With his sight restored, Shakulu can now go to school
Today, Shakulu, 3 years old, is happy and goes to school in his village in north western Uganda, where he lives with his mother Zaitun and his father Robert, both peasant farmers. But his story could have been very different without the generosity of people like you.
From afar, it was difficult to notice that Shakulu was visually impaired when he was younger. But a close look revealed it all. He used to angle his head and squint his eyes to see an object. He had also adopted a strong use of the senses of touch and smell to distinguish between people and objects. Despite the limitations, he was a lively and endearing child.
When Shakulu was five months old, his mother Zaitun realised he had problems seeing and noticed there were white spots in his eyes. His parents took him to the local hospital where doctors gave them some ointments and eye drops. They were told Shakulu needed surgery that could only be done in the capital, Kampala. But to make this trip, the family needed money, which they didn't have.
Shakulu's sight progressively got worse. His parents still couldn’t afford to take him to the hospital in Kampala. And without surgery, he would not go to school.
When he turned three, Shakulu received a goat as a gift, a custom in some Ugandan cultures. His mother sold the goat and used the money to pay for his trip to Kampala. Selling her son’s gift hurt her, but it was the only way.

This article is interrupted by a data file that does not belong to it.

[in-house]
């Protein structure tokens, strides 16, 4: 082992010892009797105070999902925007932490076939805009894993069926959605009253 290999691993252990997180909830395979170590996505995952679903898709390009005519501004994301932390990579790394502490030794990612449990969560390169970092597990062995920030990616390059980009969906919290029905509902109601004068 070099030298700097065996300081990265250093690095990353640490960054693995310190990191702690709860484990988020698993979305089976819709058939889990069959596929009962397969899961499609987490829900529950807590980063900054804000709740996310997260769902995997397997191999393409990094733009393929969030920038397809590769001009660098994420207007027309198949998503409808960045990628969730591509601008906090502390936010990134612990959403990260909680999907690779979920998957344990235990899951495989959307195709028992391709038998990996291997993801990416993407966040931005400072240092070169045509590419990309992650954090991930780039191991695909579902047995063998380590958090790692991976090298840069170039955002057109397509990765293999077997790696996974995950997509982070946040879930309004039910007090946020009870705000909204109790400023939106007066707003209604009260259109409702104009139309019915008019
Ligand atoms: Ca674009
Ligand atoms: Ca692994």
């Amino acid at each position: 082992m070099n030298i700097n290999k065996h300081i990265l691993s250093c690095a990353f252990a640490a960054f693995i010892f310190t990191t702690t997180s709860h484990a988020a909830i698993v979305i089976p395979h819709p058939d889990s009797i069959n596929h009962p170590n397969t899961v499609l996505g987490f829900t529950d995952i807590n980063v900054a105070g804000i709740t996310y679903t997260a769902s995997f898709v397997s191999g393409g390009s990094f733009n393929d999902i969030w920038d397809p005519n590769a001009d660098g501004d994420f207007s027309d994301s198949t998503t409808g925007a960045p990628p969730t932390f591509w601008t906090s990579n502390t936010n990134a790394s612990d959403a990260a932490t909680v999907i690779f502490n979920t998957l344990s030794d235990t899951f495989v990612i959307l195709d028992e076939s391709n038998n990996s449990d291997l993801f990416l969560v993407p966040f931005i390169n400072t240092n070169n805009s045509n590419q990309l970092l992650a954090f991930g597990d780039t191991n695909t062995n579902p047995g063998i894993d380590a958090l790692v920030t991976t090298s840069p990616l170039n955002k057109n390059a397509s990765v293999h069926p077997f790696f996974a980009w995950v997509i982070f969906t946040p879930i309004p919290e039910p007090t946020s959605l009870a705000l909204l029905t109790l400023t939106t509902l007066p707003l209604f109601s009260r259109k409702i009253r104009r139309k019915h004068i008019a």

In hospital, Shakulu was examined and diagnosed with cataracts and the doctor explained what would happen if he went untreated.
"If he does not receive surgery, he will remain blind forever and that means his future life, activity and education will be affected."
Fortunately for Shakulu, our partner on the ground, Mengo Eye Department, heard about his condition. CBM surgeons would operate on Shakulu and cover the cost of his cataract surgery. For the first time since Shakulu had been born, his mother started to feel hopeful.
The morning after Shakulu's surgery, the nurse removed the bandages from his eyes. Shakulu reached for his mother's hand and smiled. Zaitun couldn't have been happier.
Five months after Shakulu’s surgery, he can now walk independently and go to school. The doctor recommended that he wore glasses to improve his vision, but his mother has already seen changes in the boy’s day-to-day life.
“He does not fall over anymore. Before cataract surgery, Shakulu had only light perception, but now his vision has improved. I feel so happy that all I wished for my son will now come to pass."
You too can help other children like Shakulu see and go to school to build a better future. Please donate today.